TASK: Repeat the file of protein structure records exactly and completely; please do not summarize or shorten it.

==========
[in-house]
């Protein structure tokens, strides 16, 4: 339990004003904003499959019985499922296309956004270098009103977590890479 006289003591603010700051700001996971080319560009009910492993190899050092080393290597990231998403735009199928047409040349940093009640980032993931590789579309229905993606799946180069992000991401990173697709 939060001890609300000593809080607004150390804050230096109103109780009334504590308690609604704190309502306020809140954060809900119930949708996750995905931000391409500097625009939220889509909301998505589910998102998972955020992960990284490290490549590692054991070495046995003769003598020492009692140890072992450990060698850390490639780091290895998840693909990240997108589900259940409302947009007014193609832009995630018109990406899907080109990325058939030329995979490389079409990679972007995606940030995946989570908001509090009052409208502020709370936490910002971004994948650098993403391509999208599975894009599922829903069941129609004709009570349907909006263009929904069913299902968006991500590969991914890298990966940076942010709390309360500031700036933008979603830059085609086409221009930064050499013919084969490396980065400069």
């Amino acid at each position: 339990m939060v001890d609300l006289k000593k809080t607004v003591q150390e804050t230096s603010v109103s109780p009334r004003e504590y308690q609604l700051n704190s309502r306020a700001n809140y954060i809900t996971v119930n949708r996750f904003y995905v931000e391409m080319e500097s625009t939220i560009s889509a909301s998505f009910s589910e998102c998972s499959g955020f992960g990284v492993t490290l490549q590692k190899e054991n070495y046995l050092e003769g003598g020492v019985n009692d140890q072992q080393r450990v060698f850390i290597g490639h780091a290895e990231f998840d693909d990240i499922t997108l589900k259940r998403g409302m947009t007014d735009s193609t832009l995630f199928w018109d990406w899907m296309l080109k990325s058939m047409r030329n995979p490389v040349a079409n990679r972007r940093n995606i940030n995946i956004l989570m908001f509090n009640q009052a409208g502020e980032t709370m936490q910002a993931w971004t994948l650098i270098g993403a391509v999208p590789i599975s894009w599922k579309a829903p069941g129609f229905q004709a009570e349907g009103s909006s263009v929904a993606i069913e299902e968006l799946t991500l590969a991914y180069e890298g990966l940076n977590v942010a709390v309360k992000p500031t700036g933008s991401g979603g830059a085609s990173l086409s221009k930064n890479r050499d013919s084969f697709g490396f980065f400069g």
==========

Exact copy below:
[in-house]
């Protein structure tokens, strides 16, 4: 339990004003904003499959019985499922296309956004270098009103977590890479 006289003591603010700051700001996971080319560009009910492993190899050092080393290597990231998403735009199928047409040349940093009640980032993931590789579309229905993606799946180069992000991401990173697709 939060001890609300000593809080607004150390804050230096109103109780009334504590308690609604704190309502306020809140954060809900119930949708996750995905931000391409500097625009939220889509909301998505589910998102998972955020992960990284490290490549590692054991070495046995003769003598020492009692140890072992450990060698850390490639780091290895998840693909990240997108589900259940409302947009007014193609832009995630018109990406899907080109990325058939030329995979490389079409990679972007995606940030995946989570908001509090009052409208502020709370936490910002971004994948650098993403391509999208599975894009599922829903069941129609004709009570349907909006263009929904069913299902968006991500590969991914890298990966940076942010709390309360500031700036933008979603830059085609086409221009930064050499013919084969490396980065400069």
């Amino acid at each position: 339990m939060v001890d609300l006289k000593k809080t607004v003591q150390e804050t230096s603010v109103s109780p009334r004003e504590y308690q609604l700051n704190s309502r306020a700001n809140y954060i809900t996971v119930n949708r996750f904003y995905v931000e391409m080319e500097s625009t939220i560009s889509a909301s998505f009910s589910e998102c998972s499959g955020f992960g990284v492993t490290l490549q590692k190899e054991n070495y046995l050092e003769g003598g020492v019985n009692d140890q072992q080393r450990v060698f850390i290597g490639h780091a290895e990231f998840d693909d990240i499922t997108l589900k259940r998403g409302m947009t007014d735009s193609t832009l995630f199928w018109d990406w899907m296309l080109k990325s058939m047409r030329n995979p490389v040349a079409n990679r972007r940093n995606i940030n995946i956004l989570m908001f509090n009640q009052a409208g502020e980032t709370m936490q910002a993931w971004t994948l650098i270098g993403a391509v999208p590789i599975s894009w599922k579309a829903p069941g129609f229905q004709a009570e349907g009103s909006s263009v929904a993606i069913e299902e968006l799946t991500l590969a991914y180069e890298g990966l940076n977590v942010a709390v309360k992000p500031t700036g933008s991401g979603g830059a085609s990173l086409s221009k930064n890479r050499d013919s084969f697709g490396f980065f400069g």